Village of Cayuga Heights Court
836 Hanshaw Road
Ithaca, NY 14850
Hours of Operation:
Office Hours: Tuesday 4:30 pm to 6:00 pm
Court: Tuesday 6:00 pm untill last court session
First Thursday of each month 5:00 pm* untill last court session
*The justice may also do criminal arrangements, orders of protection and warrants on an emergency basis at any time of the day or night.
The Village of Cayuga Heights Court serves the community by adjudicating a wide variety of civil and criminal matters. The annual case load is between 1,000 and 1,500 cases, most of which are Vehicle and Traffic Law infractions, but many are more traditional criminal or civil matters. The court is staffed by a part time Court Clerk, Patricia Kannus, and Justice, Glenn G. Galbreath. There is also an Acting Justice, David Klein, who presides in a few cases each year when Justice Galbreath feels there might be a conflict of interest.
The Village Court proceedings are open to the public and everyone is encouraged to visit the Court and even ask questions after the Court session is over.
Looking for something? If you would like to request any governmental records please submit a FOIL Form to the Clerks Office.
Generally the court’s jurisdiction is limited to events occurring within the Village of Cayuga Heights. There are exceptions, though, e.g. Justice Galbreath can arraign defendants on criminal charges arising in surrounding communities if the justice from the home jurisdiction is unavailable; the Village Court may hear civil small claims cases if the defendant lives in the Village even though the transaction in question occurred outside the Village).
The most common types of cases handled by the Village of Cayuga Heights Court include:
- Parking tickets: Most are handled administratively, but if contested, the justice will hear the case at trial.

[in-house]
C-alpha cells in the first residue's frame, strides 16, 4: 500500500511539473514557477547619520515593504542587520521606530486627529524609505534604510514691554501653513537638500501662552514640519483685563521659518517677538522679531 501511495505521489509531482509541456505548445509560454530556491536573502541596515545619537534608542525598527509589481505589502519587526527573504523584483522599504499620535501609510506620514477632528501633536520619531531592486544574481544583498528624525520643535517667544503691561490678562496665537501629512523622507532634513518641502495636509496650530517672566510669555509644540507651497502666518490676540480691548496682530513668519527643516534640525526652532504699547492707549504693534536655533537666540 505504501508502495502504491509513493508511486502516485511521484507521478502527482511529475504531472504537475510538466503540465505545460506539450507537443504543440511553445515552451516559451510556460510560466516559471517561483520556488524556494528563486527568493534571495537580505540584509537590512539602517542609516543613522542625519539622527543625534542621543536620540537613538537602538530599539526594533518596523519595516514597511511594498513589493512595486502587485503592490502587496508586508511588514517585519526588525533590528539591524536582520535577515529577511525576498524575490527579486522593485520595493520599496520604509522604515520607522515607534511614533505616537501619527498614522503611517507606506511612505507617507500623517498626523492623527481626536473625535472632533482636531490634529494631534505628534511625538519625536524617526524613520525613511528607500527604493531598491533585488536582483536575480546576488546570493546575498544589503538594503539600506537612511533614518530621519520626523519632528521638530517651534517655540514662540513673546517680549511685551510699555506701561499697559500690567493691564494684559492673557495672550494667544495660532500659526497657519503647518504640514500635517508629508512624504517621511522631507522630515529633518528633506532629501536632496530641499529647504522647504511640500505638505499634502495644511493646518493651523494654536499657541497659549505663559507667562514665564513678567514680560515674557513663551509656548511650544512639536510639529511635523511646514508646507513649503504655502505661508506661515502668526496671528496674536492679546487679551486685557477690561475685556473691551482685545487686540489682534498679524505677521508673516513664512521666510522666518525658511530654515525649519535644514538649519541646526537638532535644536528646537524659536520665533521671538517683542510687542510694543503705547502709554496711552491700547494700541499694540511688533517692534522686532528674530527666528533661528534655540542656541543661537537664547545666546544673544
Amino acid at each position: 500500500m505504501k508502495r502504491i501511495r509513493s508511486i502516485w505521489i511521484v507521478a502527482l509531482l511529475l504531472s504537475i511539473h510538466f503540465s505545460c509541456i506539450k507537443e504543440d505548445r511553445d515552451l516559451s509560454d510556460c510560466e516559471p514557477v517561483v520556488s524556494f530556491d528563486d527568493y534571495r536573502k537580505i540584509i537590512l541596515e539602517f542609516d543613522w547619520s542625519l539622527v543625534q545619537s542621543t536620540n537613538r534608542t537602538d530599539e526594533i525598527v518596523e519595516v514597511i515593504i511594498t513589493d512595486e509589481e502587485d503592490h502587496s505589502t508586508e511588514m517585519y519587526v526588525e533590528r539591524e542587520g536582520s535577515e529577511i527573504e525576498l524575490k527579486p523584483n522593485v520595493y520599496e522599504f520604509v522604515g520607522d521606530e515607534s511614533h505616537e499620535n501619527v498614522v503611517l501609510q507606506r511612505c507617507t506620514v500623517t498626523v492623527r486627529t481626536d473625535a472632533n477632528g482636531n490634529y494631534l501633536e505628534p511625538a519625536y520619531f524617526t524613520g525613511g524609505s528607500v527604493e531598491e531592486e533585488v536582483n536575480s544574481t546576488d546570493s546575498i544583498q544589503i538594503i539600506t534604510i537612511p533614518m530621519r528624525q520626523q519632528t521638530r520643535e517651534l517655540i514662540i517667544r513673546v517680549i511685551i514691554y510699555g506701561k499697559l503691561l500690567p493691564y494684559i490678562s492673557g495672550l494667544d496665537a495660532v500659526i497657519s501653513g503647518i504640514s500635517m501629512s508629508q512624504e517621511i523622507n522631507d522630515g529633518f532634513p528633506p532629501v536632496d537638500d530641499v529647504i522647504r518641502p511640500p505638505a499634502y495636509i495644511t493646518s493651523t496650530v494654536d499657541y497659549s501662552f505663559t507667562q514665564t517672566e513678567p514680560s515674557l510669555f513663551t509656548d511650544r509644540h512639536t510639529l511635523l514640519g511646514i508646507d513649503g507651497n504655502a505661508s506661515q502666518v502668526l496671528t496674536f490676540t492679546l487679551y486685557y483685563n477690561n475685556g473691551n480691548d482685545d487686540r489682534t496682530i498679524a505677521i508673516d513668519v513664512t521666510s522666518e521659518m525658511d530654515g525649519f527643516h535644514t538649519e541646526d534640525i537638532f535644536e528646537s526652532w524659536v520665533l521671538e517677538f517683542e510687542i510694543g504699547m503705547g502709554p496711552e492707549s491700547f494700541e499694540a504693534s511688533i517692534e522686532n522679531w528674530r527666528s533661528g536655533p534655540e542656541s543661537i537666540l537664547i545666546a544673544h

- Vehicle and Traffic Law Infractions: The majority of the Court’s cases and usually involve arraignments and, if contested, non-jury trials.
- Other Infractions: Often minor violations of Village ordinances or New York law, and while they are criminal in nature, are less serious than misdemeanors or felonies, e.g. being in Sunset Park after it is closed; permitting one’s dog to run free outside the owner’s property. Like the Vehicle and Traffic Law infractions the Justice has jurisdiction to take the case from arraignment through trial.
- Misdemeanors: Criminal charges whose maximum penalty can be up to a year in jail. They usually are violations of the New York Penal Law, but many Vehicle and Traffic Law violations also are misdemeanors, e.g., driving while intoxicated, reckless driving, aggravated unlicensed operation. These charges, while not quite as serious as felonies, do entitle the defendant to a jury trial and a court appointed (Tompkins County funded) attorney if the defendant is indigent.
Felonies: The most serious criminal cases, and the Court has preliminary jurisdiction only, i.e. the Village Court may do the initial arraignment (appraise the defendant of his/her rights, appoint counsel and determine bail) and a preliminary hearing (determine if the defendant should be held for action by the Grand Jury).
- Small Claims: Law suits brought by a person against a person or business who is located or has a place of business in the Village. The maximum the Court may award a party is limited to $3,000. These cases are often also referred to the Community Dispute Resolution Center for possible mediation, but if that fails, the Village Court will preside over the trial. Small Claims cases have somewhat relaxed rules of procedure and evidence and often do not have (but may) attorney representation.
- Regular Civil Claims: Like Small Claims cases, the maximum amount that generally may be awarded is $3,000. Unlike Small Claims cases, jurisdiction is generally based on the event in question having occurred within the Village, as opposed to the residence/location of the Small Claim’s defendant being in the Village. Also, the procedural and evidentiary rules are more formal and, while not required, representation by an attorney is usually very helpful.
For your information the following sheet, Rights & Warnings For Traffic Violations, is provided to all people appearing in the Village Court. It applies most specifically to persons charged with traffic infractions. The rights and warning for people charged with other offenses can be significantly different, and those are always done separately.